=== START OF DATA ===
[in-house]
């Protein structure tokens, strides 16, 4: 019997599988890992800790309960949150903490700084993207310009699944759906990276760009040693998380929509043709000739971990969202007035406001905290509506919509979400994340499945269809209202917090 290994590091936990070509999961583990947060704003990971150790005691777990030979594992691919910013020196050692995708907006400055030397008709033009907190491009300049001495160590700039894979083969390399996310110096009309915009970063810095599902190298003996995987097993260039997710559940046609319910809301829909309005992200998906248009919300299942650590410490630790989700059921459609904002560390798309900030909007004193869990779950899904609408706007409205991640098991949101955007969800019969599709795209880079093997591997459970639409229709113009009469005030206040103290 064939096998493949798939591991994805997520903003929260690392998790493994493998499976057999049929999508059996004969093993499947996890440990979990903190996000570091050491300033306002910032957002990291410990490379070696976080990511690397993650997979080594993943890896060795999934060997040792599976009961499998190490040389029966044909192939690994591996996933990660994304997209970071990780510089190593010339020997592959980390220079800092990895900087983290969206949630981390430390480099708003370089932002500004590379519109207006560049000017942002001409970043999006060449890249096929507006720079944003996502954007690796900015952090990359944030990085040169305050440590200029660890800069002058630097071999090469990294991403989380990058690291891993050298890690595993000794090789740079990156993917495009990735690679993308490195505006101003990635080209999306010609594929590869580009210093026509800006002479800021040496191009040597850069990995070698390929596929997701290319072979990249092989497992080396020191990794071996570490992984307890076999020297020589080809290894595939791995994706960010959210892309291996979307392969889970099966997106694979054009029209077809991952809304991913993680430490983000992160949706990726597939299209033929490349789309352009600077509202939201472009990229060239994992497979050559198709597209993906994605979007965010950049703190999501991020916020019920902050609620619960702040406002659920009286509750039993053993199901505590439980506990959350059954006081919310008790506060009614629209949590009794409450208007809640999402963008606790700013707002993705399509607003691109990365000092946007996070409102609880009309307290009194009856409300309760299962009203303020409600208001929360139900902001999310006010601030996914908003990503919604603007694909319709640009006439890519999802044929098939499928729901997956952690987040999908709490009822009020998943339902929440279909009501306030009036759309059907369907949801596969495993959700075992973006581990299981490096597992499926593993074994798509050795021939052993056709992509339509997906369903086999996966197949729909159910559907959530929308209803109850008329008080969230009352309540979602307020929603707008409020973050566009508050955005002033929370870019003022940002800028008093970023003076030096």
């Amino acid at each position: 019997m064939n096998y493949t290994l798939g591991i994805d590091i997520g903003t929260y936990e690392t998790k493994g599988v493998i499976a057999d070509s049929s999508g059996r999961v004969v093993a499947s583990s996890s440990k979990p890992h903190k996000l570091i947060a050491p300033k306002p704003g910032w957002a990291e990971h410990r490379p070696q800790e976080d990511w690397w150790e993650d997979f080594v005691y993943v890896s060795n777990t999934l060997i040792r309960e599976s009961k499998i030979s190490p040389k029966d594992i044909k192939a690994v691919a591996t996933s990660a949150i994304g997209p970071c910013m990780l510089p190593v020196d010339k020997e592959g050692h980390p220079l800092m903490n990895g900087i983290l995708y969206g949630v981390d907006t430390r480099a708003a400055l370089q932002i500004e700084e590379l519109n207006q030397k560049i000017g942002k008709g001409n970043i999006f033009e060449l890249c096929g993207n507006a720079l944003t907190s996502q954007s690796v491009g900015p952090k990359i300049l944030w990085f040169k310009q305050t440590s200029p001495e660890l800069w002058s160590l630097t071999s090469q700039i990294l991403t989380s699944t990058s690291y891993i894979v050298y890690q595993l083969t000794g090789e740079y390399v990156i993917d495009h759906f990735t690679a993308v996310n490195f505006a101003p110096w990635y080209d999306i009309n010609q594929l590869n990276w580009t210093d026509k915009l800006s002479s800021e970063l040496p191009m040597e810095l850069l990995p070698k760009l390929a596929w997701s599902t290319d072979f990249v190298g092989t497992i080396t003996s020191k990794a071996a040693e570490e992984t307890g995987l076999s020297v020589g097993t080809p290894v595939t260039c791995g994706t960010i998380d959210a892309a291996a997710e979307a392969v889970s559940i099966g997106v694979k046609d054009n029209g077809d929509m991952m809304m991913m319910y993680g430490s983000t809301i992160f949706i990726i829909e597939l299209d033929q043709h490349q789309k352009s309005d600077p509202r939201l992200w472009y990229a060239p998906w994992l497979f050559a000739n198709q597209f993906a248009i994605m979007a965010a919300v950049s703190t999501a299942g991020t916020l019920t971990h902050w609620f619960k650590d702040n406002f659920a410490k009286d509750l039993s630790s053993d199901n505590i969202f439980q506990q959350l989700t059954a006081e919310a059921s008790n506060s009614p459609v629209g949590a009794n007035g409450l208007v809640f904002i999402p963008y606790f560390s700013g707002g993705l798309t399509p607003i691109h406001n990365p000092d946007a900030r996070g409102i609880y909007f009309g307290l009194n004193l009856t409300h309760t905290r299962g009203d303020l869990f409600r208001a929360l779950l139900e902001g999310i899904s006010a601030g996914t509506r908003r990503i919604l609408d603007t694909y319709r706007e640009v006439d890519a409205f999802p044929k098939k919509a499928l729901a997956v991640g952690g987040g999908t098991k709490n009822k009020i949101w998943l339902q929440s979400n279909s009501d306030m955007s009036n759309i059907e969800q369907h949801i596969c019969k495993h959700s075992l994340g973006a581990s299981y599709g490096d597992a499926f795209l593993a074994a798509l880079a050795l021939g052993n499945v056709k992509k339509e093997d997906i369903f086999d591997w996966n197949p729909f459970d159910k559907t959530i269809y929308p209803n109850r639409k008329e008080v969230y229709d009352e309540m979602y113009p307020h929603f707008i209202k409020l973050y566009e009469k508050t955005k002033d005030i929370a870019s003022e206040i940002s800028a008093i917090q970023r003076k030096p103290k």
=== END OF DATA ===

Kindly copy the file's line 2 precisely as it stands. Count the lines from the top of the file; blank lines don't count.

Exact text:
């Protein structure tokens, strides 16, 4: 019997599988890992800790309960949150903490700084993207310009699944759906990276760009040693998380929509043709000739971990969202007035406001905290509506919509979400994340499945269809209202917090 290994590091936990070509999961583990947060704003990971150790005691777990030979594992691919910013020196050692995708907006400055030397008709033009907190491009300049001495160590700039894979083969390399996310110096009309915009970063810095599902190298003996995987097993260039997710559940046609319910809301829909309005992200998906248009919300299942650590410490630790989700059921459609904002560390798309900030909007004193869990779950899904609408706007409205991640098991949101955007969800019969599709795209880079093997591997459970639409229709113009009469005030206040103290 064939096998493949798939591991994805997520903003929260690392998790493994493998499976057999049929999508059996004969093993499947996890440990979990903190996000570091050491300033306002910032957002990291410990490379070696976080990511690397993650997979080594993943890896060795999934060997040792599976009961499998190490040389029966044909192939690994591996996933990660994304997209970071990780510089190593010339020997592959980390220079800092990895900087983290969206949630981390430390480099708003370089932002500004590379519109207006560049000017942002001409970043999006060449890249096929507006720079944003996502954007690796900015952090990359944030990085040169305050440590200029660890800069002058630097071999090469990294991403989380990058690291891993050298890690595993000794090789740079990156993917495009990735690679993308490195505006101003990635080209999306010609594929590869580009210093026509800006002479800021040496191009040597850069990995070698390929596929997701290319072979990249092989497992080396020191990794071996570490992984307890076999020297020589080809290894595939791995994706960010959210892309291996979307392969889970099966997106694979054009029209077809991952809304991913993680430490983000992160949706990726597939299209033929490349789309352009600077509202939201472009990229060239994992497979050559198709597209993906994605979007965010950049703190999501991020916020019920902050609620619960702040406002659920009286509750039993053993199901505590439980506990959350059954006081919310008790506060009614629209949590009794409450208007809640999402963008606790700013707002993705399509607003691109990365000092946007996070409102609880009309307290009194009856409300309760299962009203303020409600208001929360139900902001999310006010601030996914908003990503919604603007694909319709640009006439890519999802044929098939499928729901997956952690987040999908709490009822009020998943339902929440279909009501306030009036759309059907369907949801596969495993959700075992973006581990299981490096597992499926593993074994798509050795021939052993056709992509339509997906369903086999996966197949729909159910559907959530929308209803109850008329008080969230009352309540979602307020929603707008409020973050566009508050955005002033929370870019003022940002800028008093970023003076030096």